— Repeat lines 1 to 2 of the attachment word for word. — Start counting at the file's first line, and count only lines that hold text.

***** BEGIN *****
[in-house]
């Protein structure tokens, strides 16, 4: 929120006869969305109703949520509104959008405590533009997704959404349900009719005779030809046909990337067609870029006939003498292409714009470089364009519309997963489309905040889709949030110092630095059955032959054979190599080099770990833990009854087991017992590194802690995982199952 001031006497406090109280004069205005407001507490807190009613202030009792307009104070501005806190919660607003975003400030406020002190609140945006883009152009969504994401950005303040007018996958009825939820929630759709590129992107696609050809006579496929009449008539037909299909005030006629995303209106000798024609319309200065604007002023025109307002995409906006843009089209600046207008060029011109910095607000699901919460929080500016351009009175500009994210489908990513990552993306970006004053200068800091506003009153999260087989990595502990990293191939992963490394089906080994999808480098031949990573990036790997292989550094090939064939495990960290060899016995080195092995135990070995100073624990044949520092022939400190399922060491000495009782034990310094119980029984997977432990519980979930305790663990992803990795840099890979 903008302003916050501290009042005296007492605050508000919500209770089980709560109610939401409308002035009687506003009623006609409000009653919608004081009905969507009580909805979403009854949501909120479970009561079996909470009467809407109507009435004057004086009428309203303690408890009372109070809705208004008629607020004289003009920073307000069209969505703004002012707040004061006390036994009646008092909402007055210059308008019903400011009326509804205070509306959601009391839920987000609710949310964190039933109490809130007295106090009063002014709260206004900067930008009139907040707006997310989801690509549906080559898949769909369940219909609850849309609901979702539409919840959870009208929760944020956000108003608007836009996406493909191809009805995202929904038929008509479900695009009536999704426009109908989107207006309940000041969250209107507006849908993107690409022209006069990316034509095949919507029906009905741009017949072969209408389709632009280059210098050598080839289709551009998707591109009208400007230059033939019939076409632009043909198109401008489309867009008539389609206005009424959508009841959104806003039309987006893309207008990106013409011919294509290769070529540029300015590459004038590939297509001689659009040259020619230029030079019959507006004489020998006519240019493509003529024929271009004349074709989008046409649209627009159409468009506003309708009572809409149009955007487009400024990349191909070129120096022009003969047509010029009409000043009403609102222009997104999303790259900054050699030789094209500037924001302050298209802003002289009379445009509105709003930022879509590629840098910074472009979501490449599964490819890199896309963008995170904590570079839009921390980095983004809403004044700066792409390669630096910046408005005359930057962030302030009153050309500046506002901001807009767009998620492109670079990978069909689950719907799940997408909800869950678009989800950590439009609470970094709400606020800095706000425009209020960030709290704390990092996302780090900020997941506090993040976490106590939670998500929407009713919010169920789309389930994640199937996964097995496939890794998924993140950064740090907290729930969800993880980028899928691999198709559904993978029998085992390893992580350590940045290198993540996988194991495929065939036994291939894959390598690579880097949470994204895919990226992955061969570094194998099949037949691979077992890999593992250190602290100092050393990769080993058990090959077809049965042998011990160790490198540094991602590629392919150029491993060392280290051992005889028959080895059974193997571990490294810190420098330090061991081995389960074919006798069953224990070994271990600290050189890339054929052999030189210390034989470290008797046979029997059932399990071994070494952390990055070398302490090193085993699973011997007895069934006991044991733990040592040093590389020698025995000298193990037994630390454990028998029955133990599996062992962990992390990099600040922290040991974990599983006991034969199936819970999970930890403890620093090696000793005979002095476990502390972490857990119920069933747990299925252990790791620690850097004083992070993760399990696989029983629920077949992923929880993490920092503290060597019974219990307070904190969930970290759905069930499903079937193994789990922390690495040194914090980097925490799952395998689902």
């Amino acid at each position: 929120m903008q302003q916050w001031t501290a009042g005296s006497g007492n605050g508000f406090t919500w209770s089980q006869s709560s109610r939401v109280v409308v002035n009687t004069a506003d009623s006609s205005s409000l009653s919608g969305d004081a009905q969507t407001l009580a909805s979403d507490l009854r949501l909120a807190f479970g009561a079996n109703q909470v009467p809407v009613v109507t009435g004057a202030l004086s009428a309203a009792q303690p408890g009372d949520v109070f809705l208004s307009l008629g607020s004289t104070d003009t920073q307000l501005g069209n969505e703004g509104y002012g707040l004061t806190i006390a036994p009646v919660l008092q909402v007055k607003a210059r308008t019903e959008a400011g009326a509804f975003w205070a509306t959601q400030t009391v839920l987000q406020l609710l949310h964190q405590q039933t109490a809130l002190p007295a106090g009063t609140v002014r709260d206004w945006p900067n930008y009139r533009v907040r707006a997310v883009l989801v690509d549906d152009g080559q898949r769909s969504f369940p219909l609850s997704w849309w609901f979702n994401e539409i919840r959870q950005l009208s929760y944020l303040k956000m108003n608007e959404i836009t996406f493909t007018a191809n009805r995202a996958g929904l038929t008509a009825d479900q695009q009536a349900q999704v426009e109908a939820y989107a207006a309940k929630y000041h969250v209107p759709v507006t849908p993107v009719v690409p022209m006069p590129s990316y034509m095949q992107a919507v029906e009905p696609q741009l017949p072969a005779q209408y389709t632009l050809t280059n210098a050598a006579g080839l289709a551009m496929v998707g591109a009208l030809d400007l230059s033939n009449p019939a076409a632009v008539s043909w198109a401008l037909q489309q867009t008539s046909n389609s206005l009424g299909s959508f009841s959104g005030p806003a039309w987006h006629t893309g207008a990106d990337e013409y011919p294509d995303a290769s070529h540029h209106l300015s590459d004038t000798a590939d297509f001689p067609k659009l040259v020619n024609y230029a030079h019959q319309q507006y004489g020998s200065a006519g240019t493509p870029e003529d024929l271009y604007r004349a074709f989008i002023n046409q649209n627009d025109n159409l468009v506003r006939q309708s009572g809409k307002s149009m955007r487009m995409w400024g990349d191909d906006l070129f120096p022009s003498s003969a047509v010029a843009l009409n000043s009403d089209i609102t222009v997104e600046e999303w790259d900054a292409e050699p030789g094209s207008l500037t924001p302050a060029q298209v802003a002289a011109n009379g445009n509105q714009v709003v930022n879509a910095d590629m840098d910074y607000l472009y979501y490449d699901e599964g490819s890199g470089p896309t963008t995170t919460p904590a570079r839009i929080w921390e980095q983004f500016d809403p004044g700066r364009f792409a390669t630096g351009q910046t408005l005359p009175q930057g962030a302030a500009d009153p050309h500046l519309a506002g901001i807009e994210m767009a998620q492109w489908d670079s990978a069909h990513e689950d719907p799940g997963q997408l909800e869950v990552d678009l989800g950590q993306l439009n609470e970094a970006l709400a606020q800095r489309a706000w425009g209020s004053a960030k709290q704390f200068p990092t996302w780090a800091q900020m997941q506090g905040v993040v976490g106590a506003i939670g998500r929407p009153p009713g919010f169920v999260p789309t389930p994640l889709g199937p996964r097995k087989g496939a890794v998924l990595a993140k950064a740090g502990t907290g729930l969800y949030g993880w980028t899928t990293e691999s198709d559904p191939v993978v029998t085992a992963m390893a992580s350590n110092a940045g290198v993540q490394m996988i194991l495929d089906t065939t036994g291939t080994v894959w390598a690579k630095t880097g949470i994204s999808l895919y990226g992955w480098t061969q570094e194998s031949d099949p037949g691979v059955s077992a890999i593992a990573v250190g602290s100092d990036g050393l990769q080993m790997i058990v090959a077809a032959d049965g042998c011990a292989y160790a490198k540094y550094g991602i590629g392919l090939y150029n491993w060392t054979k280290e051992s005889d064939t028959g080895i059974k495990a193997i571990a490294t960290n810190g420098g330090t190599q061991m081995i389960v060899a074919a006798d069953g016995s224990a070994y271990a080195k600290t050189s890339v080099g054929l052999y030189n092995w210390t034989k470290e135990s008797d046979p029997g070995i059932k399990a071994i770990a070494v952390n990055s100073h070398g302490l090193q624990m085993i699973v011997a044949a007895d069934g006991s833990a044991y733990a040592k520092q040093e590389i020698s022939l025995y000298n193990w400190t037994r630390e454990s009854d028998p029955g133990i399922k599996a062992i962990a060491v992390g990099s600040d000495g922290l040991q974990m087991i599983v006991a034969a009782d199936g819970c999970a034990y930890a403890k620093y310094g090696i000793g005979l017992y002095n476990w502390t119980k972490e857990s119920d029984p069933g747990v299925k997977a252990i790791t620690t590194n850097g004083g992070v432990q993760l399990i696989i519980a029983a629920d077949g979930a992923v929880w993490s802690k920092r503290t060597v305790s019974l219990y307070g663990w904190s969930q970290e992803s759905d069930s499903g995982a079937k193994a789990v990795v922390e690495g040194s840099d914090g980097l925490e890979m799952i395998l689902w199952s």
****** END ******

[in-house]
């Protein structure tokens, strides 16, 4: 929120006869969305109703949520509104959008405590533009997704959404349900009719005779030809046909990337067609870029006939003498292409714009470089364009519309997963489309905040889709949030110092630095059955032959054979190599080099770990833990009854087991017992590194802690995982199952 001031006497406090109280004069205005407001507490807190009613202030009792307009104070501005806190919660607003975003400030406020002190609140945006883009152009969504994401950005303040007018996958009825939820929630759709590129992107696609050809006579496929009449008539037909299909005030006629995303209106000798024609319309200065604007002023025109307002995409906006843009089209600046207008060029011109910095607000699901919460929080500016351009009175500009994210489908990513990552993306970006004053200068800091506003009153999260087989990595502990990293191939992963490394089906080994999808480098031949990573990036790997292989550094090939064939495990960290060899016995080195092995135990070995100073624990044949520092022939400190399922060491000495009782034990310094119980029984997977432990519980979930305790663990992803990795840099890979 903008302003916050501290009042005296007492605050508000919500209770089980709560109610939401409308002035009687506003009623006609409000009653919608004081009905969507009580909805979403009854949501909120479970009561079996909470009467809407109507009435004057004086009428309203303690408890009372109070809705208004008629607020004289003009920073307000069209969505703004002012707040004061006390036994009646008092909402007055210059308008019903400011009326509804205070509306959601009391839920987000609710949310964190039933109490809130007295106090009063002014709260206004900067930008009139907040707006997310989801690509549906080559898949769909369940219909609850849309609901979702539409919840959870009208929760944020956000108003608007836009996406493909191809009805995202929904038929008509479900695009009536999704426009109908989107207006309940000041969250209107507006849908993107690409022209006069990316034509095949919507029906009905741009017949072969209408389709632009280059210098050598080839289709551009998707591109009208400007230059033939019939076409632009043909198109401008489309867009008539389609206005009424959508009841959104806003039309987006893309207008990106013409011919294509290769070529540029300015590459004038590939297509001689659009040259020619230029030079019959507006004489020998006519240019493509003529024929271009004349074709989008046409649209627009159409468009506003309708009572809409149009955007487009400024990349191909070129120096022009003969047509010029009409000043009403609102222009997104999303790259900054050699030789094209500037924001302050298209802003002289009379445009509105709003930022879509590629840098910074472009979501490449599964490819890199896309963008995170904590570079839009921390980095983004809403004044700066792409390669630096910046408005005359930057962030302030009153050309500046506002901001807009767009998620492109670079990978069909689950719907799940997408909800869950678009989800950590439009609470970094709400606020800095706000425009209020960030709290704390990092996302780090900020997941506090993040976490106590939670998500929407009713919010169920789309389930994640199937996964097995496939890794998924993140950064740090907290729930969800993880980028899928691999198709559904993978029998085992390893992580350590940045290198993540996988194991495929065939036994291939894959390598690579880097949470994204895919990226992955061969570094194998099949037949691979077992890999593992250190602290100092050393990769080993058990090959077809049965042998011990160790490198540094991602590629392919150029491993060392280290051992005889028959080895059974193997571990490294810190420098330090061991081995389960074919006798069953224990070994271990600290050189890339054929052999030189210390034989470290008797046979029997059932399990071994070494952390990055070398302490090193085993699973011997007895069934006991044991733990040592040093590389020698025995000298193990037994630390454990028998029955133990599996062992962990992390990099600040922290040991974990599983006991034969199936819970999970930890403890620093090696000793005979002095476990502390972490857990119920069933747990299925252990790791620690850097004083992070993760399990696989029983629920077949992923929880993490920092503290060597019974219990307070904190969930970290759905069930499903079937193994789990922390690495040194914090980097925490799952395998689902």